Fully restored 1932 double-ender sailboat on long term loan from Anchorage Museum to Bristol Bay Historical Society museum in Naknek.
KDLG: Another relic from the old days of the world’s largest salmon fishery has returned home to the Bay. A fully-restored double-ender sailboat christened Koggiung #5 in 1932 arrived in Naknek on March 21.
It is back in familiar country thanks in large part to the efforts of Fred Anderson, the president of the Bristol Bay Historical Society. Some two years ago, he was at the Anchorage Museum on unrelated business when staff there asked if he might have an interest in this sailboat.
“When they heard that I was from Bristol Bay they mentioned that they had a completely restored Bristol Bay sailboat in their collection that they were going to put in permanent storage, forever, because they don’t have any room,” he said. “I told them it’s a crime to do this.”
That conversation touched off nearly two years of negotiations and planning. Koggiung #5 was eventually wrapped tight and prepared for shipping, and came free of charge on an Alaska Marine Lines barge. The Bristol Bay Borough moved it across the dock for free, and Carl Williams from the Anchor Inn Boat Storage agreed to move it to temporary storage, also for free.
“It’s a feel good story all around,” said Anderson.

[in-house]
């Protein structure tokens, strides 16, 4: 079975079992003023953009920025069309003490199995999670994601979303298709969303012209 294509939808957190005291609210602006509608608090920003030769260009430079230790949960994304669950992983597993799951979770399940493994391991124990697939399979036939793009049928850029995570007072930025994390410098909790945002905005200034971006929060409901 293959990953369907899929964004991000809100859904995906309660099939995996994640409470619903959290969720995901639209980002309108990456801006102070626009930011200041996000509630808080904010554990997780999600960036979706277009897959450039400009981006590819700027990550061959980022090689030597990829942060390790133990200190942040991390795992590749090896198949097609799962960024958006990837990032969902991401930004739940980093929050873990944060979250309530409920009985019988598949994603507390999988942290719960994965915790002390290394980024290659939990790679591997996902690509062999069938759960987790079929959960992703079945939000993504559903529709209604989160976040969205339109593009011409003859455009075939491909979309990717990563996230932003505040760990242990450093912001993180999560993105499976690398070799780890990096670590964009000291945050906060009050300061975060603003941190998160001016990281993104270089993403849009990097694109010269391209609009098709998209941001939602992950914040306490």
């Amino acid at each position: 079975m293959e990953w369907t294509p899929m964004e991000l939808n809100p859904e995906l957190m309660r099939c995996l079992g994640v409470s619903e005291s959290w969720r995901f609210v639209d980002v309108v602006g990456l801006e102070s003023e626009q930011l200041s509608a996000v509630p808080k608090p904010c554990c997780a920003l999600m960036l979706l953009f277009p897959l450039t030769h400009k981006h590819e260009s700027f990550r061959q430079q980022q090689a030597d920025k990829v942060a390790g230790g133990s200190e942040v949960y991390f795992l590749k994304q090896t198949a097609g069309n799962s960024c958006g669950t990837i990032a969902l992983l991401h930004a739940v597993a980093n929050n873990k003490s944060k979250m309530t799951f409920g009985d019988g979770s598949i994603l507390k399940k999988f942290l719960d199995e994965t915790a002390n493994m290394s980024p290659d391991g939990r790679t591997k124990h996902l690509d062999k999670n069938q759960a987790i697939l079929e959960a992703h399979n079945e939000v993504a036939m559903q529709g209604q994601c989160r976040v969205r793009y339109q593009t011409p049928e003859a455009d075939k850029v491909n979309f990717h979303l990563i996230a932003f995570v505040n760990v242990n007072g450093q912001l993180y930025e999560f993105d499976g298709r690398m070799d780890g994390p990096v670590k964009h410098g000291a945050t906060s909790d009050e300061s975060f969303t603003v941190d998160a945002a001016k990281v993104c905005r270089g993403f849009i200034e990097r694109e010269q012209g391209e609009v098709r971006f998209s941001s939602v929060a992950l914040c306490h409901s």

The double-enders still in existence range in quality from those on display in several maritime museums, canneries, and at Lake Clark National Park, to those that have washed up and are rotting away on area beaches. Anderson had high praise for the work done by the Anchorage Museum to return #5 to her former glory.
“It’s completely restored, with sails and all the riggings, anchor, even a net from that era, so it’s quite beautiful,” he said.
The 1932 vessel is large, measured at 26 feet long and 9 feet abeam, and has a bright orange streak to identify it to its cannery. Koggiung #5 will join an older sailboat in what is a growing collection of Bristol Bay’s iconic fleet from yesteryear. The Historical Society aims to build a new facility to house the 14 old wooden boats that have been collected, often saved from an unseemly end at the landfill.
“What I want to have in the boat house is the evolution of the wooden fishing boat,” Anderson said, listing off a few of the vessels he’s eager to put on better public display. “We now have two sailboats, and then we have what’s called a conversion, which is the first sailboat with an engine. Then we have the first conversions with cabins, and on up to the last wooden boats made.”
In 2015, the Bristol Bay Historical Society proudly opened its doors in the new museum in downtown Naknek. That came after an older museum had been closed for about a decade, risking its collection of untended, unheated artifacts. That first opening at the new museum, which is located in the old Post Office / Liquor Store / Jail, took years of planning and fundraising to achieve. Building a new facility to house the collection of vessels will also take time and funding. But for Anderson, preserving artifacts and relics of the region’s rich history, especially from the commercial fishery that continues today, always proves worth the effort and expense.
“When we get young people come to the museum, you can just see in their face they’re so excited. I’ve had young kids, five and six years old, and say ‘Here Fred, here’s five dollars for your museum’. Those kind of things really get me emotional,” he said.
If not sooner, the Bristol Bay Historical Society plans for Koggiung #5 to make a splash at this year’s Fishtival celebration in Naknek in July.
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